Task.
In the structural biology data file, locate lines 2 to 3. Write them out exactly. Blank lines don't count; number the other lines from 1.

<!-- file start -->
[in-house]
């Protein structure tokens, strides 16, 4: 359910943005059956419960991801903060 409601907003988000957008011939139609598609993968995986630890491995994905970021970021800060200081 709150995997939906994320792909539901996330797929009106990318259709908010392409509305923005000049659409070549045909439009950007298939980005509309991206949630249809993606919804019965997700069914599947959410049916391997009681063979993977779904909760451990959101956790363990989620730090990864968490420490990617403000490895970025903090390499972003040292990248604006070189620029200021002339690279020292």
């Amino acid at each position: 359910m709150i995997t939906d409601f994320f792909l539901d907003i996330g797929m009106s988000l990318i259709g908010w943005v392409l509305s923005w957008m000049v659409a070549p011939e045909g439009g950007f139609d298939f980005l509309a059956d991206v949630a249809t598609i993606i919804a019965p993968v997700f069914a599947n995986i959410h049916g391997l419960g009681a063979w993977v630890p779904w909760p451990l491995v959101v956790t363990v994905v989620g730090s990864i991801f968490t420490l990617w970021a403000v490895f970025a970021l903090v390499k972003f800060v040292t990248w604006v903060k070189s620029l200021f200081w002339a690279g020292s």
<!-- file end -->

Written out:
């Protein structure tokens, strides 16, 4: 359910943005059956419960991801903060 409601907003988000957008011939139609598609993968995986630890491995994905970021970021800060200081 709150995997939906994320792909539901996330797929009106990318259709908010392409509305923005000049659409070549045909439009950007298939980005509309991206949630249809993606919804019965997700069914599947959410049916391997009681063979993977779904909760451990959101956790363990989620730090990864968490420490990617403000490895970025903090390499972003040292990248604006070189620029200021002339690279020292």
């Amino acid at each position: 359910m709150i995997t939906d409601f994320f792909l539901d907003i996330g797929m009106s988000l990318i259709g908010w943005v392409l509305s923005w957008m000049v659409a070549p011939e045909g439009g950007f139609d298939f980005l509309a059956d991206v949630a249809t598609i993606i919804a019965p993968v997700f069914a599947n995986i959410h049916g391997l419960g009681a063979w993977v630890p779904w909760p451990l491995v959101v956790t363990v994905v989620g730090s990864i991801f968490t420490l990617w970021a403000v490895f970025a970021l903090v390499k972003f800060v040292t990248w604006v903060k070189s620029l200021f200081w002339a690279g020292s």